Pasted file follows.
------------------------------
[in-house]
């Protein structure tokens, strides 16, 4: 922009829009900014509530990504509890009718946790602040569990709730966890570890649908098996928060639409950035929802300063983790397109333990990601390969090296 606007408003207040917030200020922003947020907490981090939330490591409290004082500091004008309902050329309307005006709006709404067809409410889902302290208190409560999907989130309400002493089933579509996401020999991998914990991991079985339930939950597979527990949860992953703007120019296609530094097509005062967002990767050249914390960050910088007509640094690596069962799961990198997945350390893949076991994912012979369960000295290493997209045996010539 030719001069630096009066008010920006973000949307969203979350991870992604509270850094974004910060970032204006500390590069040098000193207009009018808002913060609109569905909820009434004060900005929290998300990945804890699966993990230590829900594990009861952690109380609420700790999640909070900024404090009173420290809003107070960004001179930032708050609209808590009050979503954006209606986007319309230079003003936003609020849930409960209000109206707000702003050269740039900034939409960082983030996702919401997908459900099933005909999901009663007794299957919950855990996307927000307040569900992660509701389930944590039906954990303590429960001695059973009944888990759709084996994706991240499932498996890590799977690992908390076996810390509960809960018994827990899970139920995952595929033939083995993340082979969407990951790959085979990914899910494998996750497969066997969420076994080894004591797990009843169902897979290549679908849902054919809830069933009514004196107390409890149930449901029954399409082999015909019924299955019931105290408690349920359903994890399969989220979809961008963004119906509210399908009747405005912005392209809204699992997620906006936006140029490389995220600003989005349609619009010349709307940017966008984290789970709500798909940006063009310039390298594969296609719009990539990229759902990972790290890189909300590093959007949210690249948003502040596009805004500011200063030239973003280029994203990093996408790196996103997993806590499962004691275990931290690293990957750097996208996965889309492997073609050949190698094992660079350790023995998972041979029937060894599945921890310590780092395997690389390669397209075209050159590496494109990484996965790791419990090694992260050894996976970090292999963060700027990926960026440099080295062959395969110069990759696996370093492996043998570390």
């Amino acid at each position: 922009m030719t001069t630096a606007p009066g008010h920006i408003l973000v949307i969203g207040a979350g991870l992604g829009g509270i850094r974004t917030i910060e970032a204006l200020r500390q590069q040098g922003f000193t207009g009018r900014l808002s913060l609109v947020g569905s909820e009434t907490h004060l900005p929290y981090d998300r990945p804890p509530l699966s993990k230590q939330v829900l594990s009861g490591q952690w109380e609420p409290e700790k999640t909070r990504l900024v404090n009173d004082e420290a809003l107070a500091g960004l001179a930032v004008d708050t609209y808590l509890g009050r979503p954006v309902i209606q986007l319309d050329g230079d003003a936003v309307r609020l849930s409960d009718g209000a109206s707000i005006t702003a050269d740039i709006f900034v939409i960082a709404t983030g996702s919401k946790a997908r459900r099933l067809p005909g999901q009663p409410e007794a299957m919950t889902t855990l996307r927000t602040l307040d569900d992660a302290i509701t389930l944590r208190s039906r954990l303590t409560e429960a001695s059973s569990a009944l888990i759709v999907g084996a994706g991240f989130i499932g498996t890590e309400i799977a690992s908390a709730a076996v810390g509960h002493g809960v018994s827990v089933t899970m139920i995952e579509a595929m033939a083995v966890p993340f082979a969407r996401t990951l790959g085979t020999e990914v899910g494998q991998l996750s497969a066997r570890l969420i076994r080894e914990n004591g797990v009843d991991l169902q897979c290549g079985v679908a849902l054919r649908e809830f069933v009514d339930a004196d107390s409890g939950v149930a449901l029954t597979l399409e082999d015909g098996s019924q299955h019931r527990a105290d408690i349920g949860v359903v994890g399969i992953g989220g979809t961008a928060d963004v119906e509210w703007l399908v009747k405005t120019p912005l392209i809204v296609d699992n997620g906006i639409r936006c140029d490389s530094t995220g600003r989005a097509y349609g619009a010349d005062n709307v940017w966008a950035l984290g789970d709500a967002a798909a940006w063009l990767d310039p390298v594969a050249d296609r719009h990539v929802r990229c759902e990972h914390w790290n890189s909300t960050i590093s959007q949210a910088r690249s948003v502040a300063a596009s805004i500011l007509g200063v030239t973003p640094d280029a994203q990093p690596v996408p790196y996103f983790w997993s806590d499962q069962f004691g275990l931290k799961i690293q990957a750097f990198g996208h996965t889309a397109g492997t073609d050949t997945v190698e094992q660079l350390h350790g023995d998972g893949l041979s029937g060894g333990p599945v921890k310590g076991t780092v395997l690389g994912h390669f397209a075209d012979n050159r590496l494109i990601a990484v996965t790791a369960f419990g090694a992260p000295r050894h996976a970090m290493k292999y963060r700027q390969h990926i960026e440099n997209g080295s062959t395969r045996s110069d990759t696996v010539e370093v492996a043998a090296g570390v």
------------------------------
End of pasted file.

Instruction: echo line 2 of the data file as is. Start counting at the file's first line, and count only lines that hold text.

């Protein structure tokens, strides 16, 4: 922009829009900014509530990504509890009718946790602040569990709730966890570890649908098996928060639409950035929802300063983790397109333990990601390969090296 606007408003207040917030200020922003947020907490981090939330490591409290004082500091004008309902050329309307005006709006709404067809409410889902302290208190409560999907989130309400002493089933579509996401020999991998914990991991079985339930939950597979527990949860992953703007120019296609530094097509005062967002990767050249914390960050910088007509640094690596069962799961990198997945350390893949076991994912012979369960000295290493997209045996010539 030719001069630096009066008010920006973000949307969203979350991870992604509270850094974004910060970032204006500390590069040098000193207009009018808002913060609109569905909820009434004060900005929290998300990945804890699966993990230590829900594990009861952690109380609420700790999640909070900024404090009173420290809003107070960004001179930032708050609209808590009050979503954006209606986007319309230079003003936003609020849930409960209000109206707000702003050269740039900034939409960082983030996702919401997908459900099933005909999901009663007794299957919950855990996307927000307040569900992660509701389930944590039906954990303590429960001695059973009944888990759709084996994706991240499932498996890590799977690992908390076996810390509960809960018994827990899970139920995952595929033939083995993340082979969407990951790959085979990914899910494998996750497969066997969420076994080894004591797990009843169902897979290549679908849902054919809830069933009514004196107390409890149930449901029954399409082999015909019924299955019931105290408690349920359903994890399969989220979809961008963004119906509210399908009747405005912005392209809204699992997620906006936006140029490389995220600003989005349609619009010349709307940017966008984290789970709500798909940006063009310039390298594969296609719009990539990229759902990972790290890189909300590093959007949210690249948003502040596009805004500011200063030239973003280029994203990093996408790196996103997993806590499962004691275990931290690293990957750097996208996965889309492997073609050949190698094992660079350790023995998972041979029937060894599945921890310590780092395997690389390669397209075209050159590496494109990484996965790791419990090694992260050894996976970090292999963060700027990926960026440099080295062959395969110069990759696996370093492996043998570390």